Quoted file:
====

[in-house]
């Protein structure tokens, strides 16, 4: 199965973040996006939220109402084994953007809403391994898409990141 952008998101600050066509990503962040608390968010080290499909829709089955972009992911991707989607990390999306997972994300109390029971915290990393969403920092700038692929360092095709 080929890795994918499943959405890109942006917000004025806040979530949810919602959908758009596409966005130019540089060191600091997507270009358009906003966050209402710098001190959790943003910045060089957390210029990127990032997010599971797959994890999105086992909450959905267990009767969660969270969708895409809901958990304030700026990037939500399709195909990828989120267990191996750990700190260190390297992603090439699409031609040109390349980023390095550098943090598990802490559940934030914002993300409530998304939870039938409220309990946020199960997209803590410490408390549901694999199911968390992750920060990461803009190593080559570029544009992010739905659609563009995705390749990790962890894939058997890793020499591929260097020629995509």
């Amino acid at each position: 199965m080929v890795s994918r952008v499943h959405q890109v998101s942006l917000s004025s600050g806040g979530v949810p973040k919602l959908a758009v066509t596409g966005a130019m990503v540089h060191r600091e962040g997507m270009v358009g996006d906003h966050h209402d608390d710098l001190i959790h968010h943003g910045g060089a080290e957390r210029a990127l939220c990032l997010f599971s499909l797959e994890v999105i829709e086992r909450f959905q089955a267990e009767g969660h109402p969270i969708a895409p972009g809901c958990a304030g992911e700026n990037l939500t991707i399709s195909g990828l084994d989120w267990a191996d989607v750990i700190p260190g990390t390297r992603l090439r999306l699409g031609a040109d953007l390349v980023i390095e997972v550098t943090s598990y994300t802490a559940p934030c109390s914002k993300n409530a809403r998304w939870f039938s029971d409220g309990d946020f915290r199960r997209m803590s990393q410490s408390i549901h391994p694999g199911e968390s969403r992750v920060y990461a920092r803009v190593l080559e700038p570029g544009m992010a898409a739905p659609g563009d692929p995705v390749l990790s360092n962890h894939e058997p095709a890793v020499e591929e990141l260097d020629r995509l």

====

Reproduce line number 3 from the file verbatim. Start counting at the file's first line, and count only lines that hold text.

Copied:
């Amino acid at each position: 199965m080929v890795s994918r952008v499943h959405q890109v998101s942006l917000s004025s600050g806040g979530v949810p973040k919602l959908a758009v066509t596409g966005a130019m990503v540089h060191r600091e962040g997507m270009v358009g996006d906003h966050h209402d608390d710098l001190i959790h968010h943003g910045g060089a080290e957390r210029a990127l939220c990032l997010f599971s499909l797959e994890v999105i829709e086992r909450f959905q089955a267990e009767g969660h109402p969270i969708a895409p972009g809901c958990a304030g992911e700026n990037l939500t991707i399709s195909g990828l084994d989120w267990a191996d989607v750990i700190p260190g990390t390297r992603l090439r999306l699409g031609a040109d953007l390349v980023i390095e997972v550098t943090s598990y994300t802490a559940p934030c109390s914002k993300n409530a809403r998304w939870f039938s029971d409220g309990d946020f915290r199960r997209m803590s990393q410490s408390i549901h391994p694999g199911e968390s969403r992750v920060y990461a920092r803009v190593l080559e700038p570029g544009m992010a898409a739905p659609g563009d692929p995705v390749l990790s360092n962890h894939e058997p095709a890793v020499e591929e990141l260097d020629r995509l």